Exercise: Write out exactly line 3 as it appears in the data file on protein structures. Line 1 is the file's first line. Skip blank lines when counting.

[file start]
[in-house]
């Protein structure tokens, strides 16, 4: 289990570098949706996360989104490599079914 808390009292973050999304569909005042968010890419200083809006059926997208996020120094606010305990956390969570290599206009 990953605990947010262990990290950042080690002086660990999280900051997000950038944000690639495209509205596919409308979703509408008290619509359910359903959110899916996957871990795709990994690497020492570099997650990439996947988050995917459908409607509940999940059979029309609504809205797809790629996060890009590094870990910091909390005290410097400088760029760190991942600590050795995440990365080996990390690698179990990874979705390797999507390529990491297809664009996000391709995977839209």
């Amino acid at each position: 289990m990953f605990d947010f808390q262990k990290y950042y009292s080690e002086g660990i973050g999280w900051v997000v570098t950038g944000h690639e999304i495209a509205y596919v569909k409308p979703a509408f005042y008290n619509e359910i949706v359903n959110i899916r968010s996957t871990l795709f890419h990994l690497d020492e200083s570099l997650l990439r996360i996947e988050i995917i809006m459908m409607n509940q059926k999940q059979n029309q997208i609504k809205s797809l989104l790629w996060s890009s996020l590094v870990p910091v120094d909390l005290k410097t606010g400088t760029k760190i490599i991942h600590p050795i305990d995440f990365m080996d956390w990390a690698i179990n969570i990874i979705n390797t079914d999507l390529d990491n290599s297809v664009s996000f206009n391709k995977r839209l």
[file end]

């Amino acid at each position: 289990m990953f605990d947010f808390q262990k990290y950042y009292s080690e002086g660990i973050g999280w900051v997000v570098t950038g944000h690639e999304i495209a509205y596919v569909k409308p979703a509408f005042y008290n619509e359910i949706v359903n959110i899916r968010s996957t871990l795709f890419h990994l690497d020492e200083s570099l997650l990439r996360i996947e988050i995917i809006m459908m409607n509940q059926k999940q059979n029309q997208i609504k809205s797809l989104l790629w996060s890009s996020l590094v870990p910091v120094d909390l005290k410097t606010g400088t760029k760190i490599i991942h600590p050795i305990d995440f990365m080996d956390w990390a690698i179990n969570i990874i979705n390797t079914d999507l390529d990491n290599s297809v664009s996000f206009n391709k995977r839209l």